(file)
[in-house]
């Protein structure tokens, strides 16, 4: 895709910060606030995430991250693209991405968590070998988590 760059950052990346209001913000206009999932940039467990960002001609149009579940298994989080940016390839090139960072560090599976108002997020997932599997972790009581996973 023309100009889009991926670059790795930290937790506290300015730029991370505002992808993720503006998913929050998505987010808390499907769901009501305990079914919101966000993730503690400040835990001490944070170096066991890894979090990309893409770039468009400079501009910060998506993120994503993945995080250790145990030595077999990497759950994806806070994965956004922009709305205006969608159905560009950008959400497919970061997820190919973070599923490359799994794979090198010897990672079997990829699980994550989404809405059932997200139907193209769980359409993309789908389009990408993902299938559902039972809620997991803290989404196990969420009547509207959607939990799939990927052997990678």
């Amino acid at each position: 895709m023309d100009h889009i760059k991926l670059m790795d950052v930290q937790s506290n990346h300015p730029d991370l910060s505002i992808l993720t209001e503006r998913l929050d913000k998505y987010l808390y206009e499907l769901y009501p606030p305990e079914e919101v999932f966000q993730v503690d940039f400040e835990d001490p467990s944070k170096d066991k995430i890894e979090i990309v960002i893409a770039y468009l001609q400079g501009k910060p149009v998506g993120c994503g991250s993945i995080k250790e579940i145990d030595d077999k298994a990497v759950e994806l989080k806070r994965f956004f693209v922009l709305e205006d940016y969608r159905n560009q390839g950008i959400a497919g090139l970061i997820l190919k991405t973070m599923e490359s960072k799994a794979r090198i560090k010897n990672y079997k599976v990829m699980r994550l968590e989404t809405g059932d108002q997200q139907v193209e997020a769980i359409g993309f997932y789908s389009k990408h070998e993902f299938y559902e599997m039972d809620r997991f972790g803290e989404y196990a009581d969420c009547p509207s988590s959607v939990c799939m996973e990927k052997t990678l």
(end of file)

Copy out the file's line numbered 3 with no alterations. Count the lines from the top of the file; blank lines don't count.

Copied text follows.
């Amino acid at each position: 895709m023309d100009h889009i760059k991926l670059m790795d950052v930290q937790s506290n990346h300015p730029d991370l910060s505002i992808l993720t209001e503006r998913l929050d913000k998505y987010l808390y206009e499907l769901y009501p606030p305990e079914e919101v999932f966000q993730v503690d940039f400040e835990d001490p467990s944070k170096d066991k995430i890894e979090i990309v960002i893409a770039y468009l001609q400079g501009k910060p149009v998506g993120c994503g991250s993945i995080k250790e579940i145990d030595d077999k298994a990497v759950e994806l989080k806070r994965f956004f693209v922009l709305e205006d940016y969608r159905n560009q390839g950008i959400a497919g090139l970061i997820l190919k991405t973070m599923e490359s960072k799994a794979r090198i560090k010897n990672y079997k599976v990829m699980r994550l968590e989404t809405g059932d108002q997200q139907v193209e997020a769980i359409g993309f997932y789908s389009k990408h070998e993902f299938y559902e599997m039972d809620r997991f972790g803290e989404y196990a009581d969420c009547p509207s988590s959607v939990c799939m996973e990927k052997t990678l």